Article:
Posted by: Salvatore J. Zambri, Esquire
Five days before last week’s deadly Metro crash, Metro employees replaced a component of the rail system known as a Wee-Z bond, a device that keeps trains at a safe distance apart, said WMATA’s Rail Chief, Dave Kubicek. Yesterday, transit officials confirmed that the device malfunctioned, and no one at Metro detected the problem, according to a report by Lena Sun and Lyndsey Layton of the Washington Post. The report comments that investigators and transit officials commented yesterday that the circuitry malfunctioned and no one at Metro detected the problem.
The rail system is supposed to be fail-safe. Yesterday’s revelations put Metro’s maintenance workers in the spotlight. The hazard should have been discovered before the June 22 tragedy that killed 9 and injured at least 80 others.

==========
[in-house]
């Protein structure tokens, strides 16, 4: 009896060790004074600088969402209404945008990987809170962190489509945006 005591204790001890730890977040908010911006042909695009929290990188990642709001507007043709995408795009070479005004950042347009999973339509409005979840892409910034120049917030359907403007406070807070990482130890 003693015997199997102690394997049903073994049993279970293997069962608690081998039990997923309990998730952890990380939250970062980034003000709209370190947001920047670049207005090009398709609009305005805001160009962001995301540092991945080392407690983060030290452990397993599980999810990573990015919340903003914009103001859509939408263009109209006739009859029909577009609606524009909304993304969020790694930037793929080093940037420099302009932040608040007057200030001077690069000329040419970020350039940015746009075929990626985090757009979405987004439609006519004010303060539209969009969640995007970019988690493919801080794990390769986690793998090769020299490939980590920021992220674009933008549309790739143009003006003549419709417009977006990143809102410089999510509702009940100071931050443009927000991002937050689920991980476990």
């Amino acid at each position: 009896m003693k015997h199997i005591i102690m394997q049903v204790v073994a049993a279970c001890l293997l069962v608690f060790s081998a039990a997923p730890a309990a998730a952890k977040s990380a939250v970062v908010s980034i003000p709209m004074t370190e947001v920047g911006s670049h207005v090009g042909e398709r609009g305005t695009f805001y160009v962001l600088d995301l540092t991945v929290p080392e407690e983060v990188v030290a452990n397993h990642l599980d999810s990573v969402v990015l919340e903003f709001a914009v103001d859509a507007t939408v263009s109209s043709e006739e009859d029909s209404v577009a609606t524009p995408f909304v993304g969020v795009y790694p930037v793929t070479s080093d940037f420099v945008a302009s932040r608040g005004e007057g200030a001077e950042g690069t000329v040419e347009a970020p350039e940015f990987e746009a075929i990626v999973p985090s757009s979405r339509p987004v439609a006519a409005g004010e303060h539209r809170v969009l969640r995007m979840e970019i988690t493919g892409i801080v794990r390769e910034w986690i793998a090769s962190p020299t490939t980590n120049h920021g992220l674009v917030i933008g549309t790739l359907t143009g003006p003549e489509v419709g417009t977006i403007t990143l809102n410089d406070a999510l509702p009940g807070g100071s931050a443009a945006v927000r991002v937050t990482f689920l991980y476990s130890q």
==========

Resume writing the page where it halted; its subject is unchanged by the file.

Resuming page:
According to the Post report, “Transit officials would not say yesterday whether they believe the malfunction was a result of faulty equipment or poor installation, citing the investigation by the National Transportation Safety Board.”
The track circuit at issue “fluttered”, according to Kubicek. One moment it would detect a train, and then the train would “disappear”. He added that “Metro did not realize that there was problem until officials began examining data after the accident.”
Metro is now replacing many of the system’s Wee-Z bonds because they are “approaching the end of their usefulness,” according to David Couch, who leads Metro’s infrastructure projects.Of course, this raises the question: Why weren’t they replaced earlier? We know that at least one was well beyond its usefulness, unless it was incorrectly installed or maintained.
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